Create a free account to continue

U.S. Steel Expects Losses To Continue

Pittsburgh manufacturing giant reported a fourth-quarter loss of $267 million, and expects that trend to continue this quarter.

PITTSBURGH (AP) -- United States Steel Corp. on Tuesday said it lost money for the fourth consecutive quarter as improving demand in the auto industry was offset by the sluggish construction market.

The Pittsburgh manufacturing giant also said it was cautious about its outlook for the first quarter, noting that improving business conditions won't be reflected in operating results for another few months.

Shares of U.S. Steel fell $4.73, or 8.4 percent, to $51.50.

U.S. Steel's fourth-quarter loss was $267 million, or $1.86 per share, compared with earnings of $290 million, or $2.50 per share, during the same period last year.

Revenue declined 26 percent to $3.35 billion from $4.5 billion.

Analysts surveyed by Thomson Reuters had predicted a loss of $1.43 a share on revenue of $3.1 billion.

Steel manufacturers were battered during the recession as demand dried up for the metal used in automobiles, construction and consumer products. U.S. Steel said order rates from automakers, service centers and appliance customers in North America and Europe are near 12-month highs, while construction demand in North America remained soft.

The company cautioned that these signs of improvement won't be fully reflected in first-quarter operating results, which should show a loss "in line" with the fourth quarter.

U.S. Steel shipped 3.2 million tons of flat-rolled steel in the fourth quarter, an increase of 18 percent from the third quarter. Average realized prices rose 5 percent to $633 per net ton.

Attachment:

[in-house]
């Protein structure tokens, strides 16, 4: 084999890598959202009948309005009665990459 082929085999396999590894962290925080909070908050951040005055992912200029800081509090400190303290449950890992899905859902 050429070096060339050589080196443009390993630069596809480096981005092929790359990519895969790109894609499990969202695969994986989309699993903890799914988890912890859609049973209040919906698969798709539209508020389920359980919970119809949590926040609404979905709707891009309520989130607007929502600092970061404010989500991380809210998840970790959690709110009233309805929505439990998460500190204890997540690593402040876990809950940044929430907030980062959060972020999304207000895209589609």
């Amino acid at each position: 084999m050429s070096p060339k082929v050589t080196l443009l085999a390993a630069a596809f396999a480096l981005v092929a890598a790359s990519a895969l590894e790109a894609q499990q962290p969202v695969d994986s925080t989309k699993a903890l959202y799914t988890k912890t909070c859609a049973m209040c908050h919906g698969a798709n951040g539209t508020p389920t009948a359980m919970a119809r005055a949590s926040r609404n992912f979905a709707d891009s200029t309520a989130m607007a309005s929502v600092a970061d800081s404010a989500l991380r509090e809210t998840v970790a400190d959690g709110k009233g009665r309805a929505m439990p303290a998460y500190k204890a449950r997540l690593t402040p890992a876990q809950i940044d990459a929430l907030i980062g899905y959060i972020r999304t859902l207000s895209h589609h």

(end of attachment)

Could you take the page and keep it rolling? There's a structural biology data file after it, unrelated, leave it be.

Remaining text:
Shipments of pipe totaled 207,000 tons, an increase of 37 percent from the third quarter. Average realized prices dipped less than 1 percent to $1,462 per ton.

The benefits of higher prices were offset by increased raw materials costs, the company said.

KeyBanc analyst Mark L. Parr told clients in a research note that flat-rolled steel prices were below his expectations. Although the pipe business results were better than anticipated, he noted lower value welded pipe comprised a larger percentage of sales.

In the first quarter outlook, "expectations for improved steel pricing are being fully offset by ongoing cost pressures," he wrote.

For the year, U.S. Steel had a net loss of $1.4 billion, or $10.42 a share, compared with net income of $2.1 billion, or $17.96 a share in 2008.

Revenue fell 54 percent to $11.05 billion from $23.8 billion.

More in Supply Chain